Prof advocates for children in conflict

Shelly Whitman brings real world experiences into the Dal classroom with Children and War course

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Shelly Whitman teaches the Children and War class at Dalhousie University. (Photo: Kathryn MacDonald)

Professor Shelly Whitman leans against the podium as she finishes up the last lecture of the Children in War class for the semester.

The classroom is packed. Some students sit on the sideboards because there aren't enough seats.

The course, which explores the effect of war on children and child soldiers, started three years ago in the summer.

Demand for it grew so much that this year Dalhousie University asked Whitman to teach the course during the fall term as well.

Child Soldier Initiative

Dalhousie Centre for Foreign Policy Studies

CSI Youtube Channel

Lt.-Gen. Roméo Dallaire

 

First-hand experience

Before Whitman began teaching at Dal she was a research consultant with UNICEF in New York working on the Rwanda Genocide Report. She travelled to the Democratic Republic of the Congo (DRC) and worked on the peace process for two years.

The armed group that was protecting Whitman and her colleagues was using child soldiers. Two 14-year-old boys were stationed outside her door with AK 47s. They had been there for 24 hours and she hadn't seen anyone feed them or give them a break.

When they asked her for cigarettes she said no because she was a neutral party. Whitman regretted that. "I started to feel like, gosh, I shouldn't have been so high and mighty," she says.

She ended up giving them some money instead. That was her first encounter with child soldiers.

After she completed her work in the DRC she stayed in Africa to teach at the University of Botswana. It was in Africa that she met her husband and where her three children were born.

A cheap resource

Whitman returned to the Congo this summer for two and a half weeks to observe the training of the UN and Congolese forces to deal with children in war.

She went to transit centres and met child soldiers who were being taken out of conflict.

On one occasion, as she shook their hands she realized that many were the same age as her son. Whitman had to turn away because tears had welled up in her eyes.

"As much I can talk about the horrific situations and as much research and as much reading as I do on it, there's something very real about when you look into a child's eyes and you recognize that they are like the very same child you have at home," she says.

There are an estimated 50,000 child soldiers working in the DRC. A lot of armed groups see child soldiers as an advantage.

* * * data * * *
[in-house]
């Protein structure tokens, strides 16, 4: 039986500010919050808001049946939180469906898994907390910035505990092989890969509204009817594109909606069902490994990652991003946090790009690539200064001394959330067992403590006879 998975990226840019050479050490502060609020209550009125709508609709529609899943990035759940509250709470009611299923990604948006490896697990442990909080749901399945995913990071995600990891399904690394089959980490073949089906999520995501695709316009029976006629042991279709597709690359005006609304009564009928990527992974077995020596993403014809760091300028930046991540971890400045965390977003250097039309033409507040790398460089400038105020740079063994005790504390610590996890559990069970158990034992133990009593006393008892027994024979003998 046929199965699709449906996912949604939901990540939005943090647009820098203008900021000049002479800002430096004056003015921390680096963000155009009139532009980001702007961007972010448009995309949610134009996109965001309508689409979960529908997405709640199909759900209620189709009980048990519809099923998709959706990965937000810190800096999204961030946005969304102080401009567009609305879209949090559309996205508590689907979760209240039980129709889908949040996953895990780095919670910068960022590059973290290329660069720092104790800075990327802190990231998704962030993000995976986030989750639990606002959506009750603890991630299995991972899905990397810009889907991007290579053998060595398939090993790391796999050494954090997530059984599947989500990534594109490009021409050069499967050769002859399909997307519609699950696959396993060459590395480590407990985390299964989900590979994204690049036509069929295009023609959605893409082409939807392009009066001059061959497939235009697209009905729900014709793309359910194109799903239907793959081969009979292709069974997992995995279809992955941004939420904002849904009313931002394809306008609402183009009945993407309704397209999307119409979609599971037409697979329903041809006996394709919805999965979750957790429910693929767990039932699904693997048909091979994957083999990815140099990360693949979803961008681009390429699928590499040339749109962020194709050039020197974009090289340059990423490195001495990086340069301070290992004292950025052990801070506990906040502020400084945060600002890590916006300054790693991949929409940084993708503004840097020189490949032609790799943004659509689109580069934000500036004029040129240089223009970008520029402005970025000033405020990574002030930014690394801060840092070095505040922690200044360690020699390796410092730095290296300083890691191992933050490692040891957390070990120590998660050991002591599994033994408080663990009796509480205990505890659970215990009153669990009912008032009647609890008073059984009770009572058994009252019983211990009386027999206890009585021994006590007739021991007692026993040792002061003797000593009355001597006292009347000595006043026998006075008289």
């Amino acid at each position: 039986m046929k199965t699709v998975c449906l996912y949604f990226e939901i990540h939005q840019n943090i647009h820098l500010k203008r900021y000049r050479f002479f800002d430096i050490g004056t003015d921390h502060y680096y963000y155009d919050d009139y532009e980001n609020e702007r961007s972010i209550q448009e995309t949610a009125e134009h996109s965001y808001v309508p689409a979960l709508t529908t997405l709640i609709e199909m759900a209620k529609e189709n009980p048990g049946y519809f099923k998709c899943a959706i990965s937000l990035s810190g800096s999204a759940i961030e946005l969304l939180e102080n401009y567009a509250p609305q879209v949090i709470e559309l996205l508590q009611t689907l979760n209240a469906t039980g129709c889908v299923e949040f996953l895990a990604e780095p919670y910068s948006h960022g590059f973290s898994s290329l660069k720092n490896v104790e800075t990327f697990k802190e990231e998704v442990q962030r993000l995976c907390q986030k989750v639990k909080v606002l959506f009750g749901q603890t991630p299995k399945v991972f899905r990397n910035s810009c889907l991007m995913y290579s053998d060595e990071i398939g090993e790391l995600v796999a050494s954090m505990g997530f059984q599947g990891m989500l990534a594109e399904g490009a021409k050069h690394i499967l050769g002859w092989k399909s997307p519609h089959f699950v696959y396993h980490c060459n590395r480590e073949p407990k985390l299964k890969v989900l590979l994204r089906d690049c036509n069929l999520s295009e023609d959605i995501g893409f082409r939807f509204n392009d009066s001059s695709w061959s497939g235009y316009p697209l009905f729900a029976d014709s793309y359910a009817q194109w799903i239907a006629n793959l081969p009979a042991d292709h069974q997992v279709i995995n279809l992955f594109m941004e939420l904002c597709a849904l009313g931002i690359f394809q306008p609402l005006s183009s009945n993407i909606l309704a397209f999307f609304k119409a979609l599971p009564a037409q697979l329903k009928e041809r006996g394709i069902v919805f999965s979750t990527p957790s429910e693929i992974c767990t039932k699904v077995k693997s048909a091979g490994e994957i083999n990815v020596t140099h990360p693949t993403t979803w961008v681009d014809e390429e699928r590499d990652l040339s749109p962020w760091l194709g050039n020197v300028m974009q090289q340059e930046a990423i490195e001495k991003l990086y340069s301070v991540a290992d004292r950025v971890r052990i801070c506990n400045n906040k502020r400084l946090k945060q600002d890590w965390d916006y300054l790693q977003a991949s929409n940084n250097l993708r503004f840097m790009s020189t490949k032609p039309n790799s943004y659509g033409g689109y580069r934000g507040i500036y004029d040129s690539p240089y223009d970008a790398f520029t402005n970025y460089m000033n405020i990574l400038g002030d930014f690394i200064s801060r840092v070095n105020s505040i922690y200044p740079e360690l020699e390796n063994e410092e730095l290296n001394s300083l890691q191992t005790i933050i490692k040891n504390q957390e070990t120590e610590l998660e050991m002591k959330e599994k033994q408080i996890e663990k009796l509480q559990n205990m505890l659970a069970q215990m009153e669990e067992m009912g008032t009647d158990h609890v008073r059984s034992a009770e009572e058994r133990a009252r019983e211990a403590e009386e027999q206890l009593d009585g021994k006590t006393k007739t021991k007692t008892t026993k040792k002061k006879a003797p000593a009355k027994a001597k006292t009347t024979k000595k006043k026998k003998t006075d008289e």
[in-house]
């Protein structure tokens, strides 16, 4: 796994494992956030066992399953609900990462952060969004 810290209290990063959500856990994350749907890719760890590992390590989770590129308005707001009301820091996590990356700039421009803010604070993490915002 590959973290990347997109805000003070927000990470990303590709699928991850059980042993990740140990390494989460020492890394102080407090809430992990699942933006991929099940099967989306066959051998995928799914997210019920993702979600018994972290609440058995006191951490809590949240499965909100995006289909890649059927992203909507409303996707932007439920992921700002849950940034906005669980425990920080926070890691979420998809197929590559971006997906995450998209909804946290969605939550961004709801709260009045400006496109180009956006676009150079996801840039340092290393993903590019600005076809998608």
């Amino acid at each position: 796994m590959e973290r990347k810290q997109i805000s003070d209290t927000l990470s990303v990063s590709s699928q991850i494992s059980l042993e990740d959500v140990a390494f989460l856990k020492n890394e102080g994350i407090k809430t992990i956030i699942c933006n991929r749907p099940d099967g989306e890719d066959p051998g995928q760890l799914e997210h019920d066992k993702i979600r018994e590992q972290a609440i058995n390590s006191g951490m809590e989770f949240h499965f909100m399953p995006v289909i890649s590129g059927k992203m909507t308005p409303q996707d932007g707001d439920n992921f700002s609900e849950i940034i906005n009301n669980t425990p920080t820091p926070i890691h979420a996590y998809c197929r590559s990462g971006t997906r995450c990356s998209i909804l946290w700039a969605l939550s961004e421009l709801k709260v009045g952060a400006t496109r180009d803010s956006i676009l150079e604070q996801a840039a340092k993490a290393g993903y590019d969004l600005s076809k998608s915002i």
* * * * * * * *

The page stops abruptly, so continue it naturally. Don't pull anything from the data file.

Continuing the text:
In many of the countries where child soldiers are present, 50 per cent of the population is below the age of 18, so they seem like a natural resource to use.

"They are cheap," explains Whitman. "Most times you don't have to pay them, a lot of times they are abducted, or you may make promises to them like education or food or very small amounts of money. They are easily manipulated, easily indoctrinated."

Understanding through education

Whitman sees the Children and War class as a tool to spread awareness about the issue. Students from across all disciplines have taken the course and she hopes they will educate their family and friends.

Sam Holland, a third-year student taking the Children and War class, says, "It's one of those things where you see that she's not just someone who is sitting around. I'm not saying profs are boring but she's not just here working as a prof. She's active in the field. She's not just telling us what's happening; she's active in what's going on."

Whitman is the deputy director at Dalhousie's Centre for Foreign Policy Studies. She is also the director of the Child Soldiers Initiative (CSI), a project lead by Lt.-Gen. Roméo Dallaire. Dallaire is a well-known Canadian senator, author and humanitarian.

As a result of Whitman's work, CSI moved their administrative and research headquarters to the centre on Dal campus.

CSI has been working to create a field guide for military and police to deal with child soldiers and are being flooded with requests from various governments and associations including the United Nations Institute for Training and Research.

Whitman says that the Children in War class has a hopeful message.

"We have this perception that these kids when they go through what they go through and the acts they commit they come back as these hardened people," she says.

"But they aren't like that. They just want to be children."

Comments

great story kathryn!

Posted by sarah | Nov 19, 2021 3:27 PM AT

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